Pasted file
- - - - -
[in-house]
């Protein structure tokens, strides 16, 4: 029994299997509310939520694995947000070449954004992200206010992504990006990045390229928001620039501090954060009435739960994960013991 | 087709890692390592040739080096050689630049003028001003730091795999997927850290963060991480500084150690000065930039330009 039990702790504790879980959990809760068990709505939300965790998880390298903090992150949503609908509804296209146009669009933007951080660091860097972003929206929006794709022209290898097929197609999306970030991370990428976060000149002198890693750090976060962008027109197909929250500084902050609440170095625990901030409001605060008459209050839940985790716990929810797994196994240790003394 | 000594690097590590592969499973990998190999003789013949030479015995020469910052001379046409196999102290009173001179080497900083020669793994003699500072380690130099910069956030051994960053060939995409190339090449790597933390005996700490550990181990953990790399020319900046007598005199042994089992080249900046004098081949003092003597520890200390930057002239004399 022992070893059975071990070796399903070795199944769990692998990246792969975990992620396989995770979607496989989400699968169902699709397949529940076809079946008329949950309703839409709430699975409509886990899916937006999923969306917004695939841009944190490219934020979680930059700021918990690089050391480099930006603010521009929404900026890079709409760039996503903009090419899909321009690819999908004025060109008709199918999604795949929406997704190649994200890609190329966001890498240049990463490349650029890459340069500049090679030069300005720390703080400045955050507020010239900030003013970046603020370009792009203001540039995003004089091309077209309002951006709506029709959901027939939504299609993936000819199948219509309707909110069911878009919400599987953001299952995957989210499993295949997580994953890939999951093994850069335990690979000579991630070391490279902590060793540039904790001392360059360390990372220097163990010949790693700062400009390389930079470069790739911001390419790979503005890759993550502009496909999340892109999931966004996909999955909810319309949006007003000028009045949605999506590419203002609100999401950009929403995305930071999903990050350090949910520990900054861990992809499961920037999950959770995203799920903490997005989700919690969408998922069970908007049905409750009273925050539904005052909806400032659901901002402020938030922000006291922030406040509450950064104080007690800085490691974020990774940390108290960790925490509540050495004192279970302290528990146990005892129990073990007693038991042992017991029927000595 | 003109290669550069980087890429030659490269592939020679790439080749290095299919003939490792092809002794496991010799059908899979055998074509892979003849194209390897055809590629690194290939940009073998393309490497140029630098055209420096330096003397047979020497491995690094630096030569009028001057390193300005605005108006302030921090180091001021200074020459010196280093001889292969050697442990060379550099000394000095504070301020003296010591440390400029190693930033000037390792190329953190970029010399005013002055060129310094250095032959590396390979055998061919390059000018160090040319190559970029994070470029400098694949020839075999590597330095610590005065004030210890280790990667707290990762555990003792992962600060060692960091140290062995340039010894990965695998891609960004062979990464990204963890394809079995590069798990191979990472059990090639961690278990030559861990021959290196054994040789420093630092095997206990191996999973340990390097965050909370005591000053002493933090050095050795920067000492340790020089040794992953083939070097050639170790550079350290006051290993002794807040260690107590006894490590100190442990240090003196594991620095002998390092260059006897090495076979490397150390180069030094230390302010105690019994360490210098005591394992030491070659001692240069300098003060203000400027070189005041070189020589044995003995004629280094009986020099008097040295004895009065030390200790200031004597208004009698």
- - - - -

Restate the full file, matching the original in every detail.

[in-house]
């Protein structure tokens, strides 16, 4: 029994299997509310939520694995947000070449954004992200206010992504990006990045390229928001620039501090954060009435739960994960013991 | 087709890692390592040739080096050689630049003028001003730091795999997927850290963060991480500084150690000065930039330009 039990702790504790879980959990809760068990709505939300965790998880390298903090992150949503609908509804296209146009669009933007951080660091860097972003929206929006794709022209290898097929197609999306970030991370990428976060000149002198890693750090976060962008027109197909929250500084902050609440170095625990901030409001605060008459209050839940985790716990929810797994196994240790003394 | 000594690097590590592969499973990998190999003789013949030479015995020469910052001379046409196999102290009173001179080497900083020669793994003699500072380690130099910069956030051994960053060939995409190339090449790597933390005996700490550990181990953990790399020319900046007598005199042994089992080249900046004098081949003092003597520890200390930057002239004399 022992070893059975071990070796399903070795199944769990692998990246792969975990992620396989995770979607496989989400699968169902699709397949529940076809079946008329949950309703839409709430699975409509886990899916937006999923969306917004695939841009944190490219934020979680930059700021918990690089050391480099930006603010521009929404900026890079709409760039996503903009090419899909321009690819999908004025060109008709199918999604795949929406997704190649994200890609190329966001890498240049990463490349650029890459340069500049090679030069300005720390703080400045955050507020010239900030003013970046603020370009792009203001540039995003004089091309077209309002951006709506029709959901027939939504299609993936000819199948219509309707909110069911878009919400599987953001299952995957989210499993295949997580994953890939999951093994850069335990690979000579991630070391490279902590060793540039904790001392360059360390990372220097163990010949790693700062400009390389930079470069790739911001390419790979503005890759993550502009496909999340892109999931966004996909999955909810319309949006007003000028009045949605999506590419203002609100999401950009929403995305930071999903990050350090949910520990900054861990992809499961920037999950959770995203799920903490997005989700919690969408998922069970908007049905409750009273925050539904005052909806400032659901901002402020938030922000006291922030406040509450950064104080007690800085490691974020990774940390108290960790925490509540050495004192279970302290528990146990005892129990073990007693038991042992017991029927000595 | 003109290669550069980087890429030659490269592939020679790439080749290095299919003939490792092809002794496991010799059908899979055998074509892979003849194209390897055809590629690194290939940009073998393309490497140029630098055209420096330096003397047979020497491995690094630096030569009028001057390193300005605005108006302030921090180091001021200074020459010196280093001889292969050697442990060379550099000394000095504070301020003296010591440390400029190693930033000037390792190329953190970029010399005013002055060129310094250095032959590396390979055998061919390059000018160090040319190559970029994070470029400098694949020839075999590597330095610590005065004030210890280790990667707290990762555990003792992962600060060692960091140290062995340039010894990965695998891609960004062979990464990204963890394809079995590069798990191979990472059990090639961690278990030559861990021959290196054994040789420093630092095997206990191996999973340990390097965050909370005591000053002493933090050095050795920067000492340790020089040794992953083939070097050639170790550079350290006051290993002794807040260690107590006894490590100190442990240090003196594991620095002998390092260059006897090495076979490397150390180069030094230390302010105690019994360490210098005591394992030491070659001692240069300098003060203000400027070189005041070189020589044995003995004629280094009986020099008097040295004895009065030390200790200031004597208004009698």